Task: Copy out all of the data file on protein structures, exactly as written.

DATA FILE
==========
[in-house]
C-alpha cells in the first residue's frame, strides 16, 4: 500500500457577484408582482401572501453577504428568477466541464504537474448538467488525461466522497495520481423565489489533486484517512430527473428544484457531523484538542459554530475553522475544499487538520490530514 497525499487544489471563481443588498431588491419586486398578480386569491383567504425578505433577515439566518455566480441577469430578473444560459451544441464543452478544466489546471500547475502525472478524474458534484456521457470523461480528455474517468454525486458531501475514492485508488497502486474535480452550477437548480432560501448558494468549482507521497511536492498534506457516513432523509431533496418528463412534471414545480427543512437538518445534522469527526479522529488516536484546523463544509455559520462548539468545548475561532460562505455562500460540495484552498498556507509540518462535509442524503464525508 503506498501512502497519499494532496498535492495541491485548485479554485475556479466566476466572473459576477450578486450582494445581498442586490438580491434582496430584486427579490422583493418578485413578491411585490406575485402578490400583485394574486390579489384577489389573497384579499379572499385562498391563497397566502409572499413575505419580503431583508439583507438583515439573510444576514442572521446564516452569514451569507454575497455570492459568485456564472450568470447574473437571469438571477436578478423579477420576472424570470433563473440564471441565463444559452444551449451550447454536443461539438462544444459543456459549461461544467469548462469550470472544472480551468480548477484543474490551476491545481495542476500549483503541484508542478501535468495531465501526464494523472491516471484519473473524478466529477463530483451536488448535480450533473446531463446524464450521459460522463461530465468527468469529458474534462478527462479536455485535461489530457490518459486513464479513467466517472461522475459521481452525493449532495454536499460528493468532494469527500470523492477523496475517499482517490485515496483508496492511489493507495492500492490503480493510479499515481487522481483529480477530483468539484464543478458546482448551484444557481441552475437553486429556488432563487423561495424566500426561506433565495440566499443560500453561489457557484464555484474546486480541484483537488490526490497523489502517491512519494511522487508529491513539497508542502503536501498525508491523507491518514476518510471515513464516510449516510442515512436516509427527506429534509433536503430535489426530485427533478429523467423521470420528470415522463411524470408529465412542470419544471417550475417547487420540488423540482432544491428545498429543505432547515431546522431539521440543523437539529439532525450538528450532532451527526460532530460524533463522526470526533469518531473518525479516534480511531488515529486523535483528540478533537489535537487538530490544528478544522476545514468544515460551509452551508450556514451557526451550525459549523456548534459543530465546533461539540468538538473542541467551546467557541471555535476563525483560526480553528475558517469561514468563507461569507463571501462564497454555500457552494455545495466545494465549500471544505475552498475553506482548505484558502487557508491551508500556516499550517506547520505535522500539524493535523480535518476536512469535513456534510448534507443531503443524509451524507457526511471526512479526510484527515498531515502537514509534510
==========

[in-house]
C-alpha cells in the first residue's frame, strides 16, 4: 500500500457577484408582482401572501453577504428568477466541464504537474448538467488525461466522497495520481423565489489533486484517512430527473428544484457531523484538542459554530475553522475544499487538520490530514 497525499487544489471563481443588498431588491419586486398578480386569491383567504425578505433577515439566518455566480441577469430578473444560459451544441464543452478544466489546471500547475502525472478524474458534484456521457470523461480528455474517468454525486458531501475514492485508488497502486474535480452550477437548480432560501448558494468549482507521497511536492498534506457516513432523509431533496418528463412534471414545480427543512437538518445534522469527526479522529488516536484546523463544509455559520462548539468545548475561532460562505455562500460540495484552498498556507509540518462535509442524503464525508 503506498501512502497519499494532496498535492495541491485548485479554485475556479466566476466572473459576477450578486450582494445581498442586490438580491434582496430584486427579490422583493418578485413578491411585490406575485402578490400583485394574486390579489384577489389573497384579499379572499385562498391563497397566502409572499413575505419580503431583508439583507438583515439573510444576514442572521446564516452569514451569507454575497455570492459568485456564472450568470447574473437571469438571477436578478423579477420576472424570470433563473440564471441565463444559452444551449451550447454536443461539438462544444459543456459549461461544467469548462469550470472544472480551468480548477484543474490551476491545481495542476500549483503541484508542478501535468495531465501526464494523472491516471484519473473524478466529477463530483451536488448535480450533473446531463446524464450521459460522463461530465468527468469529458474534462478527462479536455485535461489530457490518459486513464479513467466517472461522475459521481452525493449532495454536499460528493468532494469527500470523492477523496475517499482517490485515496483508496492511489493507495492500492490503480493510479499515481487522481483529480477530483468539484464543478458546482448551484444557481441552475437553486429556488432563487423561495424566500426561506433565495440566499443560500453561489457557484464555484474546486480541484483537488490526490497523489502517491512519494511522487508529491513539497508542502503536501498525508491523507491518514476518510471515513464516510449516510442515512436516509427527506429534509433536503430535489426530485427533478429523467423521470420528470415522463411524470408529465412542470419544471417550475417547487420540488423540482432544491428545498429543505432547515431546522431539521440543523437539529439532525450538528450532532451527526460532530460524533463522526470526533469518531473518525479516534480511531488515529486523535483528540478533537489535537487538530490544528478544522476545514468544515460551509452551508450556514451557526451550525459549523456548534459543530465546533461539540468538538473542541467551546467557541471555535476563525483560526480553528475558517469561514468563507461569507463571501462564497454555500457552494455545495466545494465549500471544505475552498475553506482548505484558502487557508491551508500556516499550517506547520505535522500539524493535523480535518476536512469535513456534510448534507443531503443524509451524507457526511471526512479526510484527515498531515502537514509534510